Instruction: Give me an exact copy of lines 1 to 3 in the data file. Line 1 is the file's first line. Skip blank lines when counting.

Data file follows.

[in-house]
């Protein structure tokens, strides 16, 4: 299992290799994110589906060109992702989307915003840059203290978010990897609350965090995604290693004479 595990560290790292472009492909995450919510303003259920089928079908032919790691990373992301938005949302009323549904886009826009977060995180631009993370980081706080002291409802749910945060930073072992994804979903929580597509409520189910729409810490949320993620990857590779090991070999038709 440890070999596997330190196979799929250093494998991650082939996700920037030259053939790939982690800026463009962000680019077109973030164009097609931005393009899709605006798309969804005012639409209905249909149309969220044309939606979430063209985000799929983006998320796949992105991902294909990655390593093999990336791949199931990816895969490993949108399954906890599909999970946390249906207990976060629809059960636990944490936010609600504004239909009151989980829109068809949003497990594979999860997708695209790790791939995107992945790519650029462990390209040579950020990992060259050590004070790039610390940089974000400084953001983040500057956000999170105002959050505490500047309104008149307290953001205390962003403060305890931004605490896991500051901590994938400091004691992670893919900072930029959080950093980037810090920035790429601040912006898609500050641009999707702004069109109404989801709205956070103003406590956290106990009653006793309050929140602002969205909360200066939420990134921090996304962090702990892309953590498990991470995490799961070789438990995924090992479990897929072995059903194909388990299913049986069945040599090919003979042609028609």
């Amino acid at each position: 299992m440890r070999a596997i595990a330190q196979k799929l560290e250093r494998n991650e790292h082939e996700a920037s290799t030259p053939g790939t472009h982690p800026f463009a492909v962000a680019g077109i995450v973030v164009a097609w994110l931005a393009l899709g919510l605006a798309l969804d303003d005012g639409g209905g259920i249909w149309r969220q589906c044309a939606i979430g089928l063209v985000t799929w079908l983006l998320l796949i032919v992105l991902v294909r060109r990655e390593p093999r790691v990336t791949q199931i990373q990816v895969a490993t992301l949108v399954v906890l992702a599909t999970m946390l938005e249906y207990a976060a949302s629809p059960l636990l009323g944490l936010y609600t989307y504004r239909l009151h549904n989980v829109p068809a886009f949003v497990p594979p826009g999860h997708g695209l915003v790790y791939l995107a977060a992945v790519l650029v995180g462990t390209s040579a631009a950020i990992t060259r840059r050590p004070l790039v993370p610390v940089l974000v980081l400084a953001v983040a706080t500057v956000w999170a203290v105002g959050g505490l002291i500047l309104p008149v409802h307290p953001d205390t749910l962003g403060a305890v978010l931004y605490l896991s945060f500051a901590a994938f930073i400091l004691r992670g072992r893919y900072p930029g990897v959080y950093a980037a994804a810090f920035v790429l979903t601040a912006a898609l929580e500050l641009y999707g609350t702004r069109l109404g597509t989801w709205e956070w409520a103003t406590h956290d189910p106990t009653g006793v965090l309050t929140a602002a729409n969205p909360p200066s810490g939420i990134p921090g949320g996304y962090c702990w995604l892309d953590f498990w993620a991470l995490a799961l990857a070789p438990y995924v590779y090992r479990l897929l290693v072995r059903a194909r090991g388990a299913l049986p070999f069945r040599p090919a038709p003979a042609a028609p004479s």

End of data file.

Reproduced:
[in-house]
């Protein structure tokens, strides 16, 4: 299992290799994110589906060109992702989307915003840059203290978010990897609350965090995604290693004479 595990560290790292472009492909995450919510303003259920089928079908032919790691990373992301938005949302009323549904886009826009977060995180631009993370980081706080002291409802749910945060930073072992994804979903929580597509409520189910729409810490949320993620990857590779090991070999038709 440890070999596997330190196979799929250093494998991650082939996700920037030259053939790939982690800026463009962000680019077109973030164009097609931005393009899709605006798309969804005012639409209905249909149309969220044309939606979430063209985000799929983006998320796949992105991902294909990655390593093999990336791949199931990816895969490993949108399954906890599909999970946390249906207990976060629809059960636990944490936010609600504004239909009151989980829109068809949003497990594979999860997708695209790790791939995107992945790519650029462990390209040579950020990992060259050590004070790039610390940089974000400084953001983040500057956000999170105002959050505490500047309104008149307290953001205390962003403060305890931004605490896991500051901590994938400091004691992670893919900072930029959080950093980037810090920035790429601040912006898609500050641009999707702004069109109404989801709205956070103003406590956290106990009653006793309050929140602002969205909360200066939420990134921090996304962090702990892309953590498990991470995490799961070789438990995924090992479990897929072995059903194909388990299913049986069945040599090919003979042609028609």
């Amino acid at each position: 299992m440890r070999a596997i595990a330190q196979k799929l560290e250093r494998n991650e790292h082939e996700a920037s290799t030259p053939g790939t472009h982690p800026f463009a492909v962000a680019g077109i995450v973030v164009a097609w994110l931005a393009l899709g919510l605006a798309l969804d303003d005012g639409g209905g259920i249909w149309r969220q589906c044309a939606i979430g089928l063209v985000t799929w079908l983006l998320l796949i032919v992105l991902v294909r060109r990655e390593p093999r790691v990336t791949q199931i990373q990816v895969a490993t992301l949108v399954v906890l992702a599909t999970m946390l938005e249906y207990a976060a949302s629809p059960l636990l009323g944490l936010y609600t989307y504004r239909l009151h549904n989980v829109p068809a886009f949003v497990p594979p826009g999860h997708g695209l915003v790790y791939l995107a977060a992945v790519l650029v995180g462990t390209s040579a631009a950020i990992t060259r840059r050590p004070l790039v993370p610390v940089l974000v980081l400084a953001v983040a706080t500057v956000w999170a203290v105002g959050g505490l002291i500047l309104p008149v409802h307290p953001d205390t749910l962003g403060a305890v978010l931004y605490l896991s945060f500051a901590a994938f930073i400091l004691r992670g072992r893919y900072p930029g990897v959080y950093a980037a994804a810090f920035v790429l979903t601040a912006a898609l929580e500050l641009y999707g609350t702004r069109l109404g597509t989801w709205e956070w409520a103003t406590h956290d189910p106990t009653g006793v965090l309050t929140a602002a729409n969205p909360p200066s810490g939420i990134p921090g949320g996304y962090c702990w995604l892309d953590f498990w993620a991470l995490a799961l990857a070789p438990y995924v590779y090992r479990l897929l290693v072995r059903a194909r090991g388990a299913l049986p070999f069945r040599p090919a038709p003979a042609a028609p004479s």